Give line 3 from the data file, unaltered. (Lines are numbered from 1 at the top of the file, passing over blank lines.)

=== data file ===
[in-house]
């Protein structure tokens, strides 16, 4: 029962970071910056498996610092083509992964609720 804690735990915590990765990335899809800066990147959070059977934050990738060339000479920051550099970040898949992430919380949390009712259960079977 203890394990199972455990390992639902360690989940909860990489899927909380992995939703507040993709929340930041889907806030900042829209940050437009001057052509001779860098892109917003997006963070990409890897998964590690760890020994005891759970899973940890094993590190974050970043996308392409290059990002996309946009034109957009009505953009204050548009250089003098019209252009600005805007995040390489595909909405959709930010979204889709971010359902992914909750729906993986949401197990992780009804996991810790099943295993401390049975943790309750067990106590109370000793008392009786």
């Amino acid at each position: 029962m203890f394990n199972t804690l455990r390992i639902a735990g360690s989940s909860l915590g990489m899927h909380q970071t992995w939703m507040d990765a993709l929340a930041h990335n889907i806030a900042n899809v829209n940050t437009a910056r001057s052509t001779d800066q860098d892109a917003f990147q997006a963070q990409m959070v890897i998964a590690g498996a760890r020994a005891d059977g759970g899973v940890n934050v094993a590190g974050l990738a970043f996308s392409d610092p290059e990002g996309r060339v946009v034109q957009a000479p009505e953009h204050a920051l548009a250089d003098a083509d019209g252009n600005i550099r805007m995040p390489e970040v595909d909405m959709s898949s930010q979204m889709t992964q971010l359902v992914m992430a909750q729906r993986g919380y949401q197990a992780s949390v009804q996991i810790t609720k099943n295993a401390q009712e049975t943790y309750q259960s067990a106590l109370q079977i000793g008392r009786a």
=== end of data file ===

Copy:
């Amino acid at each position: 029962m203890f394990n199972t804690l455990r390992i639902a735990g360690s989940s909860l915590g990489m899927h909380q970071t992995w939703m507040d990765a993709l929340a930041h990335n889907i806030a900042n899809v829209n940050t437009a910056r001057s052509t001779d800066q860098d892109a917003f990147q997006a963070q990409m959070v890897i998964a590690g498996a760890r020994a005891d059977g759970g899973v940890n934050v094993a590190g974050l990738a970043f996308s392409d610092p290059e990002g996309r060339v946009v034109q957009a000479p009505e953009h204050a920051l548009a250089d003098a083509d019209g252009n600005i550099r805007m995040p390489e970040v595909d909405m959709s898949s930010q979204m889709t992964q971010l359902v992914m992430a909750q729906r993986g919380y949401q197990a992780s949390v009804q996991i810790t609720k099943n295993a401390q009712e049975t943790y309750q259960s067990a106590l109370q079977i000793g008392r009786a």